Lara Pizzorno is the author of “Your Bones: How You Can Prevent Osteoporosis and Have Strong Bones for Life – Naturally” and a member of the American Medical Writers Association with 29 years of experience specializing in bone health.
Recently we asked Lara if she would help us provide a series of short, ongoing videos to help you (our customers and readers) stay up to date on the latest facts and science related to bone health.
In this latest video, Lara explains what the calcium paradox means and what it has to do with fat burning. Watch the video below (or read the transcript provided) and let us know what you think in the comments. 🙂
Hello, I’m Lara Pizzorno the author of “Your Bones” and I’m here to share with you today some information with you that I hope will help you have healthier bones.
In our last video clip we talked about a number of studies that show that calcium can help us not only lose extra weight but specifically fat weight rather than muscle, and this is a beneficial effect of calcium that is now referred to in the medical literature as the “calcium paradox.” That’s the subject of this video.
The “Calcium Paradox” states that increased calcium or dairy intake increases fat oxidation or fat burning.
When calcium intake is too low, the level of calcium circulating in the blood decreases and this decrease in the blood concentration of calcium triggers the release of parathyroid hormone, which then stimulates calcium release from bone and the production in the kidneys from the circulating form of vitamin D in the blood (25OHD) – the most active, hormonal form of vitamin D which is written out as 125OH2D3. Receptors for this most active form of vitamin D are present on cells throughout our body, including our fat cells. The medical term for our fat cells is adipocytes as in adipose, meaning fat tissue. So calcium is brought into our fat cells and these adipocyte cells trigger significant changes in our metabolism.
The increase in calcium being delivered to our fat cells that occurs when blood levels of calcium are too low, also increases the activity of an enzyme called fatty acid synthase. Synthase stands for synthesis which in chemistry means the production of a substance of the joining of other compounds. And in this case, the substance that is used by the enzyme, fatty acid synthase is, you guessed it, fat. Not only does fatty acid synthase catalyze the production of fat, it also inhibits lipolysis which is the breakdown of fatty acids in the mitochondria, which are the energy production factories in our cells where fat gets delivered to produce energy.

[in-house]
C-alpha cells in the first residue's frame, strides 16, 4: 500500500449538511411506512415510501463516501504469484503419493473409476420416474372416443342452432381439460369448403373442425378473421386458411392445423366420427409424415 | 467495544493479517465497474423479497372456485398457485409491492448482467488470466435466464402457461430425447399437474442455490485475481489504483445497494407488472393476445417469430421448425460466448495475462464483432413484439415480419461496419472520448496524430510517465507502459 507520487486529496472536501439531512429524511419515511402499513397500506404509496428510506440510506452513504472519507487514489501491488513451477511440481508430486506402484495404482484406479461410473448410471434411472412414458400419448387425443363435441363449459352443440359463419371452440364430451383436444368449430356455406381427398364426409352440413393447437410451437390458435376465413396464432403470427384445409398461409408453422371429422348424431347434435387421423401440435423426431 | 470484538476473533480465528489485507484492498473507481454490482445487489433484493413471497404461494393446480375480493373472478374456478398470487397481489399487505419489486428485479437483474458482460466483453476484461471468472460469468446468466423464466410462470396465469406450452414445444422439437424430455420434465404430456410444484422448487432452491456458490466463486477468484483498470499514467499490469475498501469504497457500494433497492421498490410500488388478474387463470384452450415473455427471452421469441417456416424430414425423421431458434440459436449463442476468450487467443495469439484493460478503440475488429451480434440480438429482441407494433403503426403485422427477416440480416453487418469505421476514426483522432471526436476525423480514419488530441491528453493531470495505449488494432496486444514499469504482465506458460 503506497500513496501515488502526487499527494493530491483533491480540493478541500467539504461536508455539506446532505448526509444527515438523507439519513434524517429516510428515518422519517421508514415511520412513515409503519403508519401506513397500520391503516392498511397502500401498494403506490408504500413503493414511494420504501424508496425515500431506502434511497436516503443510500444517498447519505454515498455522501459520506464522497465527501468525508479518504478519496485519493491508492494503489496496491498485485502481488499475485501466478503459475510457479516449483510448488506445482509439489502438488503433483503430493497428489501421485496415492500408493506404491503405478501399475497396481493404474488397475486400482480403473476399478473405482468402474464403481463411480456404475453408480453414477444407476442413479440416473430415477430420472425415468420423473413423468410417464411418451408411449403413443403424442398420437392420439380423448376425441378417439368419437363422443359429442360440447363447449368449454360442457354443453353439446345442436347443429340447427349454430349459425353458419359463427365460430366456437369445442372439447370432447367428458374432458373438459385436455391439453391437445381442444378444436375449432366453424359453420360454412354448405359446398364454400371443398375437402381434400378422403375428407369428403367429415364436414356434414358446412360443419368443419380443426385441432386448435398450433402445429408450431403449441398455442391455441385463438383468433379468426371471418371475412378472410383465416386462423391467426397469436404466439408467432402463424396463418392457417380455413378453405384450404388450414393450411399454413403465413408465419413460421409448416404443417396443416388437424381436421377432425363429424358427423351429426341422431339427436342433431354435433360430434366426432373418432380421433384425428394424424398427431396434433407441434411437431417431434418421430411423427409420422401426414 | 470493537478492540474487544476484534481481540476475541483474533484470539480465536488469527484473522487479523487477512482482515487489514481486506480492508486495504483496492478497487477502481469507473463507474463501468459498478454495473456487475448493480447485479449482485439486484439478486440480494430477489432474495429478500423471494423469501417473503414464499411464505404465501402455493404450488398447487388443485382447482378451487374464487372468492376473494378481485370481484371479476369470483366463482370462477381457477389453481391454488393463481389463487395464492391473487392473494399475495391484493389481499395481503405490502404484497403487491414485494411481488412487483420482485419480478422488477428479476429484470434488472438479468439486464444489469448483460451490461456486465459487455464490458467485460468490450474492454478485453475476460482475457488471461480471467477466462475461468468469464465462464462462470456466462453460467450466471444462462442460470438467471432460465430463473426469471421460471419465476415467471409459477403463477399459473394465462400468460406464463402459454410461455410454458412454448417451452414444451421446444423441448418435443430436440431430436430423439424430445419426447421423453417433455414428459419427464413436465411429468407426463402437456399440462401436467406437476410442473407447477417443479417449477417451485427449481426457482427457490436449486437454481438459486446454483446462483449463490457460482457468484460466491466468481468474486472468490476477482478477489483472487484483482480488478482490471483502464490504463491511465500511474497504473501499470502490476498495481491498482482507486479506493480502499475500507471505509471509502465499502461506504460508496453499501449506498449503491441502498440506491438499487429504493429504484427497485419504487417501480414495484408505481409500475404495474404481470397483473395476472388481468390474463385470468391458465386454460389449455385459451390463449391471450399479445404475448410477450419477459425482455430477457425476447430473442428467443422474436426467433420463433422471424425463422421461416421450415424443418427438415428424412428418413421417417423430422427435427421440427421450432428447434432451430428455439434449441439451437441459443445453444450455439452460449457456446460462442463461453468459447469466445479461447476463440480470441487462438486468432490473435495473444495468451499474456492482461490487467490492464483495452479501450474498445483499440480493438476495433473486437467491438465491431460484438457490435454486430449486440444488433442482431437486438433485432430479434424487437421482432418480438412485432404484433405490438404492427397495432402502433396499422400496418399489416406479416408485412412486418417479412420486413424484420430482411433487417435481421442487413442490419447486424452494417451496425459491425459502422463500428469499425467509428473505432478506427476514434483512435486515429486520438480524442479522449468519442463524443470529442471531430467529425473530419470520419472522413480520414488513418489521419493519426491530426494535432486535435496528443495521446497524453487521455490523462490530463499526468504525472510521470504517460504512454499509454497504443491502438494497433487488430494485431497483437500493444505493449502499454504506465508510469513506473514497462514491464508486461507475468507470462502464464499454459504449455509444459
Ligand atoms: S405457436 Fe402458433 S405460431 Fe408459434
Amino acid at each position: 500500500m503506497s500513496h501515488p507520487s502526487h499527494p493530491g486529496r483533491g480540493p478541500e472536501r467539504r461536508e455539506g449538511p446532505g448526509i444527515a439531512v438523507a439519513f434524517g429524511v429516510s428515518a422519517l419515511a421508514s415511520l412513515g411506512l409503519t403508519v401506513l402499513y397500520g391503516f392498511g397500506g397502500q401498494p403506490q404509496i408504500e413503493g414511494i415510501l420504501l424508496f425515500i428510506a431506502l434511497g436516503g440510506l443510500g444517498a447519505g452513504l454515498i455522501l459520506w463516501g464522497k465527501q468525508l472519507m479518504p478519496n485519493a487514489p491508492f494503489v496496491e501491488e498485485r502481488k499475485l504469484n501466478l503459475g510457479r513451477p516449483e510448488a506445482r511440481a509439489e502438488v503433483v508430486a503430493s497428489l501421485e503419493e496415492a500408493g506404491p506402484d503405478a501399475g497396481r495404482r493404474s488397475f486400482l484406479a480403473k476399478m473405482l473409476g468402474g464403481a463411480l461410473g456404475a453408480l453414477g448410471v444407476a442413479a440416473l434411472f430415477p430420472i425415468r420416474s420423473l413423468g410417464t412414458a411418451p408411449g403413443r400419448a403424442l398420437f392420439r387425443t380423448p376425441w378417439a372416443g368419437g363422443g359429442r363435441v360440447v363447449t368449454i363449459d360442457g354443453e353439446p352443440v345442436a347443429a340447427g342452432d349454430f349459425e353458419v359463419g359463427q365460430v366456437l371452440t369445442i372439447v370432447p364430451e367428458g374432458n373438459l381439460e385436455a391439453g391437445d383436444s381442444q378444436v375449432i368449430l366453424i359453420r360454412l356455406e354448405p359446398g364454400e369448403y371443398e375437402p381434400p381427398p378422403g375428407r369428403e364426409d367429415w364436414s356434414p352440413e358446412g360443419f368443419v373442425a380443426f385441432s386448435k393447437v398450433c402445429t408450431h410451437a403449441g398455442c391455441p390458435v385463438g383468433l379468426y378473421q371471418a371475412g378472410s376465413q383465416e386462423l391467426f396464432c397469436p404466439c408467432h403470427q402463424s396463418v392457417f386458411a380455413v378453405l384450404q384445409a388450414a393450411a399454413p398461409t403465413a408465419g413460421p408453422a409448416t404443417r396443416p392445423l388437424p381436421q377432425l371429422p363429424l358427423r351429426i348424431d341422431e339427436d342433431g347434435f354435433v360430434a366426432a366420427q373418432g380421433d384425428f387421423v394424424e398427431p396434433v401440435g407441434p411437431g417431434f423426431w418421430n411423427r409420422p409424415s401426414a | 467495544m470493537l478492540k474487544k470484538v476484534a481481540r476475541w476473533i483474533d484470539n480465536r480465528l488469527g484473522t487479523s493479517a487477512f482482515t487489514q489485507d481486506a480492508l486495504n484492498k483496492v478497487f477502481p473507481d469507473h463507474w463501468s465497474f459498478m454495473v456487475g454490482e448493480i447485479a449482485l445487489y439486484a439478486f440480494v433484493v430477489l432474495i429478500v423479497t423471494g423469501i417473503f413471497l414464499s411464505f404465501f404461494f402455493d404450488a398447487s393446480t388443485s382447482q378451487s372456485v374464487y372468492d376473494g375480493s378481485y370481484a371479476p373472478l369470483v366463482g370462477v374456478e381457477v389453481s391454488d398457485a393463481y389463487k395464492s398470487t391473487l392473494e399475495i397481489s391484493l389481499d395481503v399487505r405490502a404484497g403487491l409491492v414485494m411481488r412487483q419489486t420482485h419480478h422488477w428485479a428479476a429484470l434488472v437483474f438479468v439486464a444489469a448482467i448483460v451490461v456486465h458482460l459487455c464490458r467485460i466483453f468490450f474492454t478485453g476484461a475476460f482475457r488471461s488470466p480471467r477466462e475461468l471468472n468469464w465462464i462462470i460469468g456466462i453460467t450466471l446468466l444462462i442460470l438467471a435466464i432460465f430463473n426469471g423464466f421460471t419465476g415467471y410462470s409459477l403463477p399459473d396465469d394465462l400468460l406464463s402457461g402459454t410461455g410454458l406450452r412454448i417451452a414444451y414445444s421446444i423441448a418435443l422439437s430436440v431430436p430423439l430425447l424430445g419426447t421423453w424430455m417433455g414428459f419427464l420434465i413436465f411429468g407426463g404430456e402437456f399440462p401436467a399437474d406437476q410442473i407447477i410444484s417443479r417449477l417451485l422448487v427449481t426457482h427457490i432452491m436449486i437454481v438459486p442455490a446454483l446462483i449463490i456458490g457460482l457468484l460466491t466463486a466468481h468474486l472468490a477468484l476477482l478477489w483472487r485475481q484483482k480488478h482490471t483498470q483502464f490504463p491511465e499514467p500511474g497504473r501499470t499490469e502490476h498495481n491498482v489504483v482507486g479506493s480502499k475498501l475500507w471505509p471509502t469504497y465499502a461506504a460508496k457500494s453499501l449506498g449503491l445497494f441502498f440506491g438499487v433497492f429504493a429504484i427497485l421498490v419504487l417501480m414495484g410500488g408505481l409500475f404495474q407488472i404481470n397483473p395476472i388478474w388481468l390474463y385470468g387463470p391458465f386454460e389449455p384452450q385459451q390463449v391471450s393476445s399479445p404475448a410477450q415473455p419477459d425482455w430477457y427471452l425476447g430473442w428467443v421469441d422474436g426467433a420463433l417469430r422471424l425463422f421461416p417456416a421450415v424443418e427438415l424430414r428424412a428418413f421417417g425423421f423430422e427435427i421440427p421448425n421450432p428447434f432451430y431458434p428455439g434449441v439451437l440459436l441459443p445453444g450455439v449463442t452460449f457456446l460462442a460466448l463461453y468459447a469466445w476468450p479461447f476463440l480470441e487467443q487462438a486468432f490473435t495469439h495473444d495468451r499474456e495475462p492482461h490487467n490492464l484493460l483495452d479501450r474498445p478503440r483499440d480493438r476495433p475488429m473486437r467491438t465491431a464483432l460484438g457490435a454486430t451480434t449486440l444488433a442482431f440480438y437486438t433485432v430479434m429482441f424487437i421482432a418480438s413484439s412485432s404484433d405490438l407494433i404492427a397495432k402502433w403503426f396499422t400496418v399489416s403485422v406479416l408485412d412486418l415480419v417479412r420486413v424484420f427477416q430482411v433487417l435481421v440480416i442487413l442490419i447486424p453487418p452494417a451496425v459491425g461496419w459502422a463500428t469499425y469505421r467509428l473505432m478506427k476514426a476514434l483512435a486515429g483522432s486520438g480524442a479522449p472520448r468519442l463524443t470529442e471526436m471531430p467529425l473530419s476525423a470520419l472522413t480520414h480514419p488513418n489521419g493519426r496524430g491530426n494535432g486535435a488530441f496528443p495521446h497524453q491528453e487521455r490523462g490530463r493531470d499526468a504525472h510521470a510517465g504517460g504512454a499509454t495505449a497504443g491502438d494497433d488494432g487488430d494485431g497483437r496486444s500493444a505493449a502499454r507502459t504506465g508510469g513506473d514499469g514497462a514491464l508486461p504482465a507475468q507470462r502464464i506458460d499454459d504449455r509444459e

So not having enough calcium on board both promotes alterations in fat cell metabolism but favor the production of more fat or lypogensis relative to its breakdown of lipolisis.
In 2007 yet another team of researchers Boon, Hal, Stegen and others who worked with them, published a paper in the International Journal of Obesity to share their finding that calcium supplementation at the rate of 1200 mg per day decreases the production of fatty acid synthase, promoting an action in the production of new fat or lipogenesis,
In our next video, I will share with you even more ways in which calcium helps us get our fat burning ‘bang’ for our exercise ‘buck.’ Thanks for tuning in!
Boon N, Hul GBJ, Stegen JHCH, et al. An intervention study of the effects of calcium intake on faecal fat excretion, energy metabolism and adipose tissue mRNA expression of lipid-metabolism related proteins. Int J Obes (Lond). 2007 Nov;31(11):1704-12. Epub 2007 Jun 19. PMID: 17579637
Gonzalez J, Green B, Brown M. Calcium Ingestion Suppresses Appetite and Produces Acute Overcompensation of Energy Intake Independent of Protein in Healthy Adults. J Nutr January 14, 2015